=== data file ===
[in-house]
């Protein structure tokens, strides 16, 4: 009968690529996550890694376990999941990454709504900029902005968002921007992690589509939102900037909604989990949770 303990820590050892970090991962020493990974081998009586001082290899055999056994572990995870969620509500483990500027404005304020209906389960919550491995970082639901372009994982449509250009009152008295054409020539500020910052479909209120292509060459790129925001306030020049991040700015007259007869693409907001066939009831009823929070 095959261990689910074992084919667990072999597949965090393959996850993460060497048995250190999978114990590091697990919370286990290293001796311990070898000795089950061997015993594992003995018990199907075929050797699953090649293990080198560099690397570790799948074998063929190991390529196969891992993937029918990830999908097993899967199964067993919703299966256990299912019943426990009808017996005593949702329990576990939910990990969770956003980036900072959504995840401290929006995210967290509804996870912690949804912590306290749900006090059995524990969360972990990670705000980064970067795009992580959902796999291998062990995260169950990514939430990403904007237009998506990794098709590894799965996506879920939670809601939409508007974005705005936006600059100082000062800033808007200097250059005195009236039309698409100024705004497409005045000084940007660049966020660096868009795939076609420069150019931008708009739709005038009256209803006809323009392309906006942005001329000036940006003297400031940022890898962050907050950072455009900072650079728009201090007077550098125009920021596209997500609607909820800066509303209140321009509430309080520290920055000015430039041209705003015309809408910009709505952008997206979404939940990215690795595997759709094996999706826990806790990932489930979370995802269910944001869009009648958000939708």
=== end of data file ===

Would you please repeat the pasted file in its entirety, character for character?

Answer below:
[in-house]
């Protein structure tokens, strides 16, 4: 009968690529996550890694376990999941990454709504900029902005968002921007992690589509939102900037909604989990949770 303990820590050892970090991962020493990974081998009586001082290899055999056994572990995870969620509500483990500027404005304020209906389960919550491995970082639901372009994982449509250009009152008295054409020539500020910052479909209120292509060459790129925001306030020049991040700015007259007869693409907001066939009831009823929070 095959261990689910074992084919667990072999597949965090393959996850993460060497048995250190999978114990590091697990919370286990290293001796311990070898000795089950061997015993594992003995018990199907075929050797699953090649293990080198560099690397570790799948074998063929190991390529196969891992993937029918990830999908097993899967199964067993919703299966256990299912019943426990009808017996005593949702329990576990939910990990969770956003980036900072959504995840401290929006995210967290509804996870912690949804912590306290749900006090059995524990969360972990990670705000980064970067795009992580959902796999291998062990995260169950990514939430990403904007237009998506990794098709590894799965996506879920939670809601939409508007974005705005936006600059100082000062800033808007200097250059005195009236039309698409100024705004497409005045000084940007660049966020660096868009795939076609420069150019931008708009739709005038009256209803006809323009392309906006942005001329000036940006003297400031940022890898962050907050950072455009900072650079728009201090007077550098125009920021596209997500609607909820800066509303209140321009509430309080520290920055000015430039041209705003015309809408910009709505952008997206979404939940990215690795595997759709094996999706826990806790990932489930979370995802269910944001869009009648958000939708």